Find all your DIY electronics in the MakerShed. 3D Printing, Kits, Arduino, Raspberry Pi, Books & more!

Well it sounds like it’s one that you’ve embraced. Was the inspiration for making and modifying these instruments one of necessity because you didn’t have a guitar player and you needed to do both, or was it something you were always intent on messing around with?

Kind of everything– wanting to be able to have control over a wider frequency spectrum with one instrument is one thing, and also reducing the number of people in a band is an interesting concept, and then just trying to get something unique and different that no one else is really doing.

A lot of people at MAKE are tinkerers from their childhood, or they have some background in fooling around with electronics or fabrication. What sort of stuff gave you that bug when you were younger?

I always had access to woodworking tools at home growing up. I studied music as a kid but it was always combined with a really deep interest in having control over the gear, having some access to either modifying or making the actual instruments that I was playing. That’s the way my brain works and I really like working with my hands so I got really into instrument making, electronics, making pedals, and amps. It’s something I’ve always been a real nerd about.

So you did instrument design for Blue Man Group, right?

Yes.

Could you talk a little bit about that, specifically what sort of software you used? And did you use any physical computing platforms in the instruments that you made?

I’ve written software in MAX that I’ve used in Blue Man and there were a lot of trigger based instruments that I developed for them for their tour because they use these PVC percussion instruments. They were doing more loud, rock concert type venues and they needed to amplify these things and it was problematic because an acoustic instrument is not very loud. So I developed a theme instrument that was based around triggering samples from the actual instrument. So I got into that pretty heavily with them and wrote some software in MAX that could control that stuff.

What did you use as the triggers and how did that route into MAX?

Well I wrote software for MAX that was basically a MIDI note mapper that distributed MIDI notes across a whole instrument depending on what the song was so you could change the notes quickly. It was a way of controlling a database of MIDI notes that would then tell a sampler what sounds to play. The triggering is all piezo-based triggers that I built.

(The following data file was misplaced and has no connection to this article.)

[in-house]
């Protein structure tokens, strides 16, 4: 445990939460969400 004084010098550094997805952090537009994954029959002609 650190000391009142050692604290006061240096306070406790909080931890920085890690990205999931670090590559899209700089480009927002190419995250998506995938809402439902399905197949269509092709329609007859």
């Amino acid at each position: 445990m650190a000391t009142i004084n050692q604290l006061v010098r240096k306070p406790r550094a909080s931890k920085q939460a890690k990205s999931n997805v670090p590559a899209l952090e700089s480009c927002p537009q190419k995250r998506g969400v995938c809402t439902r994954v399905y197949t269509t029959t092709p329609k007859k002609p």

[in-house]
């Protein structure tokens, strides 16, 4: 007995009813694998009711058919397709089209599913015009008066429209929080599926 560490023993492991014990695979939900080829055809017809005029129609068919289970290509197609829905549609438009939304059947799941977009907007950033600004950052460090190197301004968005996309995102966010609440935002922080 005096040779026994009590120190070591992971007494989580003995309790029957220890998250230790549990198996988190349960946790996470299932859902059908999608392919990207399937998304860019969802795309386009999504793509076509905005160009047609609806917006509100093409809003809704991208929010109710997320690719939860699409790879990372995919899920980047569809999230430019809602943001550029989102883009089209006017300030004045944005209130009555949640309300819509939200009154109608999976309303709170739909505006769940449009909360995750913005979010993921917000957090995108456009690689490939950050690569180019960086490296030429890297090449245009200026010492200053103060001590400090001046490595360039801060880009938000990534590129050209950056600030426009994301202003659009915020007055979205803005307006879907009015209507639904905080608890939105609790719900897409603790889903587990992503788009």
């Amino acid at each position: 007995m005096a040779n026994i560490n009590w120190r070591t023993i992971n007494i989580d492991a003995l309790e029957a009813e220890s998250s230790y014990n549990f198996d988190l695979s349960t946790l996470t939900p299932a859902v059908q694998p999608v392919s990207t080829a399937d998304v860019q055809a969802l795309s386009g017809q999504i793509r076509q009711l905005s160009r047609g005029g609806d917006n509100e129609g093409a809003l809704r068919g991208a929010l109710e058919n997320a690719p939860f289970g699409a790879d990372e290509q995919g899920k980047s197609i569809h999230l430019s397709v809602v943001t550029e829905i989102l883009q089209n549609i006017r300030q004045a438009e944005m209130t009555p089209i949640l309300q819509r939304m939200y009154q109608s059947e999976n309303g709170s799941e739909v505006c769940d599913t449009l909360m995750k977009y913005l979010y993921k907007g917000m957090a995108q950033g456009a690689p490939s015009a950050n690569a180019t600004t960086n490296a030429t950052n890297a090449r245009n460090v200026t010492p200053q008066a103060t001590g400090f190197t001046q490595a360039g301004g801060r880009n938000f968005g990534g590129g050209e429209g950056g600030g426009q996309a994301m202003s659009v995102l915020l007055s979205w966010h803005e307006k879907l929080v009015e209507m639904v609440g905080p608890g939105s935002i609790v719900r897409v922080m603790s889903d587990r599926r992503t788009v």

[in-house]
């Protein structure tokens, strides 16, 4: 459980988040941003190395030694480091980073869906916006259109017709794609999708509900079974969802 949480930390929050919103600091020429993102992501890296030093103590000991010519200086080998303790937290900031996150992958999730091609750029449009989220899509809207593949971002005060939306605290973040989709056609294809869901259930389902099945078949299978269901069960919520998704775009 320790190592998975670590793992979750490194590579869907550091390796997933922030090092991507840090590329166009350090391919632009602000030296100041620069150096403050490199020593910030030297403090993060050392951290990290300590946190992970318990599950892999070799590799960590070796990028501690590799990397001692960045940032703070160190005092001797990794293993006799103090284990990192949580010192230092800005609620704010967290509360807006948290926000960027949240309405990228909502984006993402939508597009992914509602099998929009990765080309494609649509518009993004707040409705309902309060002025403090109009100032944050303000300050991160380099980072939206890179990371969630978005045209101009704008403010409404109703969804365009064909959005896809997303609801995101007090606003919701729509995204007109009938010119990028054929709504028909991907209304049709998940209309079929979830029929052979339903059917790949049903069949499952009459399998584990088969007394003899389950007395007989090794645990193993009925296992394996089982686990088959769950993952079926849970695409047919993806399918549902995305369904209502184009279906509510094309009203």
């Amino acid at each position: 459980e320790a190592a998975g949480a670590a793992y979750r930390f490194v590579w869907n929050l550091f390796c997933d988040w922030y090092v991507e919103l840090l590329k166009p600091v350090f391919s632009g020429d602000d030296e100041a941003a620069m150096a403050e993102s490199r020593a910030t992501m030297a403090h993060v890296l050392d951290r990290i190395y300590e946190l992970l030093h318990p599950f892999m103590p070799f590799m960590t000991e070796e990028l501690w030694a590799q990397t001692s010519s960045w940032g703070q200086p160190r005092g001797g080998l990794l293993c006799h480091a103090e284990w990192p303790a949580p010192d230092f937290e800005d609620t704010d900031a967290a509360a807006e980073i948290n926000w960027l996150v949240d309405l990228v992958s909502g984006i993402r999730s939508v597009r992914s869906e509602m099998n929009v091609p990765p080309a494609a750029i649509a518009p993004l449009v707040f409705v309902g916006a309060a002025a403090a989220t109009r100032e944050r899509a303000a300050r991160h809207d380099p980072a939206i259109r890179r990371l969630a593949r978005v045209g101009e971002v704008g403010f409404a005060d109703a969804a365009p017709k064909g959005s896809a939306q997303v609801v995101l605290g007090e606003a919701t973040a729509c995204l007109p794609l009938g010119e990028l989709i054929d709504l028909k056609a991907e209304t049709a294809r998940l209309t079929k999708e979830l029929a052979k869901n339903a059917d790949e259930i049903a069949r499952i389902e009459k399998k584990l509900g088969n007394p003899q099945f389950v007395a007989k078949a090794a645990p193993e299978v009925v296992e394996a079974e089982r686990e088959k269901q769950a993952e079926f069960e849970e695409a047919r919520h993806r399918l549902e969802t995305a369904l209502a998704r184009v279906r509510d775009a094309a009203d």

Do you build and modify instruments and effects for other musicians?

Sometimes, yeah when I get requested. I’m not searching for that often but it’s starting to become something that people have mentioned to me. I just made some special pickups for a friend of mine.

What’s one of the more interesting things you’ve worked on for a client?

I’m still working a lot with Blue Man freelance so probably the most interesting things I’ve done, I’ve done for them. They have these things called MIDI backpacks that they wear and they’re big sculptural, tubular things that they wear as backpacks but also play. That’s probably one of the more interesting things I’ve done for them.


The MIDI Backpack. Photo by Anirudh Koul

When you’re working in the studio do the sounds that you get from the instruments dictate the music or is it the other way around? Or a little bit of both?

It’s a little bit of both. Probably a lot of the instrument is dictating stuff, especially my instrument. It’s not tuned like a normal guitar at all so it’s both limiting and challenging but also liberating at the same time. I come up with parts I wouldn’t normally think of so in that way it’s dictating the music a lot.

What sort of gadgetry might we expect from Buke and Gase in the future?

I don’t know. Maybe more electronic stuff. My head is going in that direction but I don’t know what that means yet. Maybe using the instruments to either trigger other sounds or controlling more electronic sounds.

You said that you’ve built and modified your own pedals. Can you talk a bit about that and where your electronics background comes from?

My electronics background is mostly just me messing around– mostly self-taught that way. I had a recording studio in Brooklyn for a while and I would make a lot of the mic pre-amps and did a lot of tube-based electronics for that studio. I’ve done mostly distortion pedals and modified store-bought ones, but nothing too crazy. I’ve also done line mixers that I needed for the Gase to combine signals.

If you had a dream device that you would want a maker to come up with that you could use in your music, what do you think it would be?

Something that would make playing in this band a lot easier! We both find that because we’re multi-tasking so much it takes a lot of concentration to play our music. Anything that can liberate that amount of focus that we have to do when we’re performing live would be great. Like I said, I’m kind of thinking about ways our instruments could control other sounds, so maybe something in that direction would be great.

Pages:

1 2

Michael Colombo

In addition to being an online editor for MAKE Magazine, Michael Colombo works in fabrication, electronics, sound design, music production and performance (Yes. All that.) In the past he has also been a childrens’ educator and entertainer, and holds a Masters degree from NYU’s Interactive Telecommunications Program.


Related